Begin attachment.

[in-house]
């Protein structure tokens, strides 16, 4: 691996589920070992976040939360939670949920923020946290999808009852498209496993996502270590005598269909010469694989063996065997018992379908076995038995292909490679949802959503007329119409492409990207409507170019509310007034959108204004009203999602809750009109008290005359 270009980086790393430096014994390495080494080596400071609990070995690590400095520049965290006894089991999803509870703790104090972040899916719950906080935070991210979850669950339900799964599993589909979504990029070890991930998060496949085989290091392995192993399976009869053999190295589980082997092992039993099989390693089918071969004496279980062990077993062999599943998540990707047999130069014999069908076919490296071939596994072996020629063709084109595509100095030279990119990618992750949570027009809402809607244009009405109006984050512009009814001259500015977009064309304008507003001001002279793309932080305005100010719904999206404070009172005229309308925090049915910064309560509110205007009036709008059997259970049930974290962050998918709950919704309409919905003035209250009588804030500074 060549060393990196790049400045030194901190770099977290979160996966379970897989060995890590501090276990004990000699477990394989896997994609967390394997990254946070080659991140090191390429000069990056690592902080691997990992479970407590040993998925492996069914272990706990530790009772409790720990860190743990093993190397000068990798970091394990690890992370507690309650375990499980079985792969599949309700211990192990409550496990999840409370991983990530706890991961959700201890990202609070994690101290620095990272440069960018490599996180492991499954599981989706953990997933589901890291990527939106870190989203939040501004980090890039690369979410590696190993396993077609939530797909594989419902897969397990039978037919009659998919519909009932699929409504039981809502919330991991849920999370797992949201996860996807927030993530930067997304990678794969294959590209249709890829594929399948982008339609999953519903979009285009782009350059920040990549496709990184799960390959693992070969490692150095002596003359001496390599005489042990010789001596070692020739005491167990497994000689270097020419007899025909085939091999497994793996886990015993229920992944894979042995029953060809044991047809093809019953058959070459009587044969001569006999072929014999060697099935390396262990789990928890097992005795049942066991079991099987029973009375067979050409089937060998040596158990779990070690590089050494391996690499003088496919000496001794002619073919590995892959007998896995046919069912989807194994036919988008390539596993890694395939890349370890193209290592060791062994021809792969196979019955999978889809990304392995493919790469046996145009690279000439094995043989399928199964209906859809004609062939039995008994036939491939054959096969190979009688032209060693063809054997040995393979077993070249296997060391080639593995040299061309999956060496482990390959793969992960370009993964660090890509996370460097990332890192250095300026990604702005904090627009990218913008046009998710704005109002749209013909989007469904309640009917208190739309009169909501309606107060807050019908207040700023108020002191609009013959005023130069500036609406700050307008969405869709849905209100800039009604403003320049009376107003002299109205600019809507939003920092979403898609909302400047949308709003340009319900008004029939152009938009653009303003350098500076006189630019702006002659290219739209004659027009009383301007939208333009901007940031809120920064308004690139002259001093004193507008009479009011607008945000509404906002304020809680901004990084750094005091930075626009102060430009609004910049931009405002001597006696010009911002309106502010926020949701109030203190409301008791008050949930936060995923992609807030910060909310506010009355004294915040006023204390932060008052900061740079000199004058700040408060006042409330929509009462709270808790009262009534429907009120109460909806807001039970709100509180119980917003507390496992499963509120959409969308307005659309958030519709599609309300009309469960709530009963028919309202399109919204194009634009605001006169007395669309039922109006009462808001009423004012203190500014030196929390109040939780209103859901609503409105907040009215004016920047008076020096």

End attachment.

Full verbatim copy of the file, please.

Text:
[in-house]
């Protein structure tokens, strides 16, 4: 691996589920070992976040939360939670949920923020946290999808009852498209496993996502270590005598269909010469694989063996065997018992379908076995038995292909490679949802959503007329119409492409990207409507170019509310007034959108204004009203999602809750009109008290005359 270009980086790393430096014994390495080494080596400071609990070995690590400095520049965290006894089991999803509870703790104090972040899916719950906080935070991210979850669950339900799964599993589909979504990029070890991930998060496949085989290091392995192993399976009869053999190295589980082997092992039993099989390693089918071969004496279980062990077993062999599943998540990707047999130069014999069908076919490296071939596994072996020629063709084109595509100095030279990119990618992750949570027009809402809607244009009405109006984050512009009814001259500015977009064309304008507003001001002279793309932080305005100010719904999206404070009172005229309308925090049915910064309560509110205007009036709008059997259970049930974290962050998918709950919704309409919905003035209250009588804030500074 060549060393990196790049400045030194901190770099977290979160996966379970897989060995890590501090276990004990000699477990394989896997994609967390394997990254946070080659991140090191390429000069990056690592902080691997990992479970407590040993998925492996069914272990706990530790009772409790720990860190743990093993190397000068990798970091394990690890992370507690309650375990499980079985792969599949309700211990192990409550496990999840409370991983990530706890991961959700201890990202609070994690101290620095990272440069960018490599996180492991499954599981989706953990997933589901890291990527939106870190989203939040501004980090890039690369979410590696190993396993077609939530797909594989419902897969397990039978037919009659998919519909009932699929409504039981809502919330991991849920999370797992949201996860996807927030993530930067997304990678794969294959590209249709890829594929399948982008339609999953519903979009285009782009350059920040990549496709990184799960390959693992070969490692150095002596003359001496390599005489042990010789001596070692020739005491167990497994000689270097020419007899025909085939091999497994793996886990015993229920992944894979042995029953060809044991047809093809019953058959070459009587044969001569006999072929014999060697099935390396262990789990928890097992005795049942066991079991099987029973009375067979050409089937060998040596158990779990070690590089050494391996690499003088496919000496001794002619073919590995892959007998896995046919069912989807194994036919988008390539596993890694395939890349370890193209290592060791062994021809792969196979019955999978889809990304392995493919790469046996145009690279000439094995043989399928199964209906859809004609062939039995008994036939491939054959096969190979009688032209060693063809054997040995393979077993070249296997060391080639593995040299061309999956060496482990390959793969992960370009993964660090890509996370460097990332890192250095300026990604702005904090627009990218913008046009998710704005109002749209013909989007469904309640009917208190739309009169909501309606107060807050019908207040700023108020002191609009013959005023130069500036609406700050307008969405869709849905209100800039009604403003320049009376107003002299109205600019809507939003920092979403898609909302400047949308709003340009319900008004029939152009938009653009303003350098500076006189630019702006002659290219739209004659027009009383301007939208333009901007940031809120920064308004690139002259001093004193507008009479009011607008945000509404906002304020809680901004990084750094005091930075626009102060430009609004910049931009405002001597006696010009911002309106502010926020949701109030203190409301008791008050949930936060995923992609807030910060909310506010009355004294915040006023204390932060008052900061740079000199004058700040408060006042409330929509009462709270808790009262009534429907009120109460909806807001039970709100509180119980917003507390496992499963509120959409969308307005659309958030519709599609309300009309469960709530009963028919309202399109919204194009634009605001006169007395669309039922109006009462808001009423004012203190500014030196929390109040939780209103859901609503409105907040009215004016920047008076020096």